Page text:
7. BOOK MARKETING WITH SEO: INTERVIEW WITH HEATHER LLOYD MARTIN

Globally recognized as “the pioneer of SEO copywriting,” Heather Lloyd Martin knows a thing or two about the brainchild behind Google and how to use search engine optimization (SEO), so that writers and authors can optimize their sites and be found by the right readers. As the President and CEO of The SEO Content Institute, Heather talks about SEO essentials writers need to connect with their readers from background reading to keyword research. Interview by Dorit Sasson. MORE >>

     
  8. HOW PODCASTING CAN HELP INCREASE YOUR PRESENCE FOR YOUR WRITING CAREER

Podcasting is one of the greatest platforms to start building more presence for your writing career. It takes work on your part, but the work pays off; and you never know where podcasting can take you in your career. The possibilities are endless. You are creating a positive impact on others and yourself while having the freedom to express your true self. Read on to find out how to start your own podcast today! By Sheena Yap Chan. MORE >>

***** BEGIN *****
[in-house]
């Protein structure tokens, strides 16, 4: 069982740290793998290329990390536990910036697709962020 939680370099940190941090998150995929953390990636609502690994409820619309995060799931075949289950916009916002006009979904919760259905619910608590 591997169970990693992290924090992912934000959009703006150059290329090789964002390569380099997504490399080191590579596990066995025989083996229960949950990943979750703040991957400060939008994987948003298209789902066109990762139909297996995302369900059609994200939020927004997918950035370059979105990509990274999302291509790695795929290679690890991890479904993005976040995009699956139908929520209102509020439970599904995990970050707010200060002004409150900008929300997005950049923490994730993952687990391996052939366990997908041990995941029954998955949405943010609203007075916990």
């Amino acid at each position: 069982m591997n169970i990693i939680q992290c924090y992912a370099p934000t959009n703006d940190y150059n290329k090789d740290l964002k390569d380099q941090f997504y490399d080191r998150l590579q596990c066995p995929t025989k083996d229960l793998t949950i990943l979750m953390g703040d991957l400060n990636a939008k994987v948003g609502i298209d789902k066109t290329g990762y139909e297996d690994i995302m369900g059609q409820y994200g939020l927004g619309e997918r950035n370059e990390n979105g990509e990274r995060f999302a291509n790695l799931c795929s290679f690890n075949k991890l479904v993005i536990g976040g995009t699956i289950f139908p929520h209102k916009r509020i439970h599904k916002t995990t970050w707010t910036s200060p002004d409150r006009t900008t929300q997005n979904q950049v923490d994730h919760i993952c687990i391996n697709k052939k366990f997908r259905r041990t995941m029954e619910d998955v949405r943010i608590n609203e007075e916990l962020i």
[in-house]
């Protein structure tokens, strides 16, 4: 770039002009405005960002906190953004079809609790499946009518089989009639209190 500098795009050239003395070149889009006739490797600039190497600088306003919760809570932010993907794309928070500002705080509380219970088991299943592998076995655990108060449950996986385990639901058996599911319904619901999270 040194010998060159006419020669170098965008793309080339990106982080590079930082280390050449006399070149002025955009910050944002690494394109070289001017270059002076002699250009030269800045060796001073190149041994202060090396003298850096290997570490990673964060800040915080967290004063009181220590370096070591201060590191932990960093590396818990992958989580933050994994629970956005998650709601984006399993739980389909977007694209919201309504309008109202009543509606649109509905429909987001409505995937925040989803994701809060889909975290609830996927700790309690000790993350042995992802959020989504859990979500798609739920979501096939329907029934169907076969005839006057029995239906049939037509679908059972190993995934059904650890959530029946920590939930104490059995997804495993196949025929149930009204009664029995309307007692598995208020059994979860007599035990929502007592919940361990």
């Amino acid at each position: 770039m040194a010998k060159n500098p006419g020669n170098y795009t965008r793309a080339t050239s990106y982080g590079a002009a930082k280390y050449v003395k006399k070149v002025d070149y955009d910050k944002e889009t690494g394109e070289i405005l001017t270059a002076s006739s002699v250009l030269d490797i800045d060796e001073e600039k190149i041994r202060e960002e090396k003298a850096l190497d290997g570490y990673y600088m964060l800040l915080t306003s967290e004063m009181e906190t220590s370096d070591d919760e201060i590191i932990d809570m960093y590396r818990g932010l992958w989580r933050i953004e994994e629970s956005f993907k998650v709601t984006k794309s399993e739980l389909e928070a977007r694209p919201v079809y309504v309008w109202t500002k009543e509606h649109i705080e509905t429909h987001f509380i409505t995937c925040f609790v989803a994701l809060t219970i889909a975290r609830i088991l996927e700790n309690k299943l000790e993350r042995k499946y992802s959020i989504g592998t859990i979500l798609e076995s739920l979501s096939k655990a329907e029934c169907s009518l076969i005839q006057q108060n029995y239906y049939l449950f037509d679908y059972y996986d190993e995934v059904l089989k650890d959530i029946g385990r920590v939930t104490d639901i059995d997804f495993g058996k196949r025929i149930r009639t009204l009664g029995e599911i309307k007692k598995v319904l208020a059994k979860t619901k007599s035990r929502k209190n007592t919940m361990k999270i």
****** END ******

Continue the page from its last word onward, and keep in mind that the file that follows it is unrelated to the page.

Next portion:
9. BEING SMART WITH YOUR MARKETING DOLLARS: AN INTERVIEW WITH SKYE WARREN

Skye is known around the blogosphere as the author who spent $100K on Facebook ads and generated $850K in profit from those ads. Her secret is to test multiple ads at one time, spending low amounts of money, until she finds the ad that works to find new readers. Once she figures out which ad is “winning,” she spends more money on that ad or an ad similar to it. She explains more below about her philosophy of marketing and what to consider below. Your head may be spinning when it’s over, so grab a notebook and pen, and get ready to take notes from an author in the trenches. By Margo L. Dill. MORE >>

CLASSIFIEDS

   
Two-4-One Kid Critiques

Two-4-One Kid Critiques

Double your chance for success!

Get two critique edits of your manuscript for the price of one!

We specialize in children’s books.

Check out our service at: www.two4onekidcritiques.com


-----

Learn How to Grow Your Writing Income!

Writers: Ready to stop starving? We can help. The Freelance Writers Den is a supportive place where freelance writers learn how to grow their income—fast.